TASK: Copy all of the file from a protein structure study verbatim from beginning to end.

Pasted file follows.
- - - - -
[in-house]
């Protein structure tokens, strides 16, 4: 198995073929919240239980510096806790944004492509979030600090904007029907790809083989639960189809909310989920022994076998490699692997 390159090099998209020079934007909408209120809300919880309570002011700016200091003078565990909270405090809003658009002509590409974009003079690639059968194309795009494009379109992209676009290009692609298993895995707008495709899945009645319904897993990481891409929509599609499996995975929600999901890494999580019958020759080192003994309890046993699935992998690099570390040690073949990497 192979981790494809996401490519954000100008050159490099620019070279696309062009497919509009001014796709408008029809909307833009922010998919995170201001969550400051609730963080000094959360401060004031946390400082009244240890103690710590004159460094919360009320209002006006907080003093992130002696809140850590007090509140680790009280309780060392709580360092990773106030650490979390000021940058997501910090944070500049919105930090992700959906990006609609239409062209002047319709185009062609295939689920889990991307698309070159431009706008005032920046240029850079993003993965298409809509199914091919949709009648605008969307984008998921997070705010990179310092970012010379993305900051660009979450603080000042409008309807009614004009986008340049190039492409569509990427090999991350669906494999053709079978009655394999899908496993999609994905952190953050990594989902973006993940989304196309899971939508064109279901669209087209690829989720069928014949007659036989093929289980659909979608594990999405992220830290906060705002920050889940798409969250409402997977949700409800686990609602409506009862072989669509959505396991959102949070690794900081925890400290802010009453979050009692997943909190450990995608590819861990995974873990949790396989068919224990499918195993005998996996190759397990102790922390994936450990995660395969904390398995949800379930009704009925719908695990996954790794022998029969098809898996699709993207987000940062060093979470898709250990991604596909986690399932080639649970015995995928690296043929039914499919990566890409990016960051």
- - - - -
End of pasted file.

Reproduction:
[in-house]
């Protein structure tokens, strides 16, 4: 198995073929919240239980510096806790944004492509979030600090904007029907790809083989639960189809909310989920022994076998490699692997 390159090099998209020079934007909408209120809300919880309570002011700016200091003078565990909270405090809003658009002509590409974009003079690639059968194309795009494009379109992209676009290009692609298993895995707008495709899945009645319904897993990481891409929509599609499996995975929600999901890494999580019958020759080192003994309890046993699935992998690099570390040690073949990497 192979981790494809996401490519954000100008050159490099620019070279696309062009497919509009001014796709408008029809909307833009922010998919995170201001969550400051609730963080000094959360401060004031946390400082009244240890103690710590004159460094919360009320209002006006907080003093992130002696809140850590007090509140680790009280309780060392709580360092990773106030650490979390000021940058997501910090944070500049919105930090992700959906990006609609239409062209002047319709185009062609295939689920889990991307698309070159431009706008005032920046240029850079993003993965298409809509199914091919949709009648605008969307984008998921997070705010990179310092970012010379993305900051660009979450603080000042409008309807009614004009986008340049190039492409569509990427090999991350669906494999053709079978009655394999899908496993999609994905952190953050990594989902973006993940989304196309899971939508064109279901669209087209690829989720069928014949007659036989093929289980659909979608594990999405992220830290906060705002920050889940798409969250409402997977949700409800686990609602409506009862072989669509959505396991959102949070690794900081925890400290802010009453979050009692997943909190450990995608590819861990995974873990949790396989068919224990499918195993005998996996190759397990102790922390994936450990995660395969904390398995949800379930009704009925719908695990996954790794022998029969098809898996699709993207987000940062060093979470898709250990991604596909986690399932080639649970015995995928690296043929039914499919990566890409990016960051």